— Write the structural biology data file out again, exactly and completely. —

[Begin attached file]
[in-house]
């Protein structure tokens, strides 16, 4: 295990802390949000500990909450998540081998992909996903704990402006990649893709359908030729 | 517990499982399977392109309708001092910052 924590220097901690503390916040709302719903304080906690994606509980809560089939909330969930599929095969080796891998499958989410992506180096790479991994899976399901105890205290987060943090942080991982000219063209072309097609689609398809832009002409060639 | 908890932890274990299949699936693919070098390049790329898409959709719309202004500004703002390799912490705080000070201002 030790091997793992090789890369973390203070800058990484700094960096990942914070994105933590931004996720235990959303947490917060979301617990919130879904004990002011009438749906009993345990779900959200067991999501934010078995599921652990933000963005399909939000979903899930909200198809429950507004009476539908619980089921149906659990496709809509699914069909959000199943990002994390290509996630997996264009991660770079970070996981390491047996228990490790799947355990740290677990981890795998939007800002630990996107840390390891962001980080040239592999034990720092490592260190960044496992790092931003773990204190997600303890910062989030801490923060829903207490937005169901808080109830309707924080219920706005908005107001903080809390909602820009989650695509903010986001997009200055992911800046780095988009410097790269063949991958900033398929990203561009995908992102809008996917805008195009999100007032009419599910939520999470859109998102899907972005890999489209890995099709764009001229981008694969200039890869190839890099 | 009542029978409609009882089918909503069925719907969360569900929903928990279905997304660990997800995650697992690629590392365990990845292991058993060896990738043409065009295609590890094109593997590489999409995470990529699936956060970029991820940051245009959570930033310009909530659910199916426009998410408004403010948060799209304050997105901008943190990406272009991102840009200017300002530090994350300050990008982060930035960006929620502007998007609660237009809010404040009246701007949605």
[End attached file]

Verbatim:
[in-house]
């Protein structure tokens, strides 16, 4: 295990802390949000500990909450998540081998992909996903704990402006990649893709359908030729 | 517990499982399977392109309708001092910052 924590220097901690503390916040709302719903304080906690994606509980809560089939909330969930599929095969080796891998499958989410992506180096790479991994899976399901105890205290987060943090942080991982000219063209072309097609689609398809832009002409060639 | 908890932890274990299949699936693919070098390049790329898409959709719309202004500004703002390799912490705080000070201002 030790091997793992090789890369973390203070800058990484700094960096990942914070994105933590931004996720235990959303947490917060979301617990919130879904004990002011009438749906009993345990779900959200067991999501934010078995599921652990933000963005399909939000979903899930909200198809429950507004009476539908619980089921149906659990496709809509699914069909959000199943990002994390290509996630997996264009991660770079970070996981390491047996228990490790799947355990740290677990981890795998939007800002630990996107840390390891962001980080040239592999034990720092490592260190960044496992790092931003773990204190997600303890910062989030801490923060829903207490937005169901808080109830309707924080219920706005908005107001903080809390909602820009989650695509903010986001997009200055992911800046780095988009410097790269063949991958900033398929990203561009995908992102809008996917805008195009999100007032009419599910939520999470859109998102899907972005890999489209890995099709764009001229981008694969200039890869190839890099 | 009542029978409609009882089918909503069925719907969360569900929903928990279905997304660990997800995650697992690629590392365990990845292991058993060896990738043409065009295609590890094109593997590489999409995470990529699936956060970029991820940051245009959570930033310009909530659910199916426009998410408004403010948060799209304050997105901008943190990406272009991102840009200017300002530090994350300050990008982060930035960006929620502007998007609660237009809010404040009246701007949605």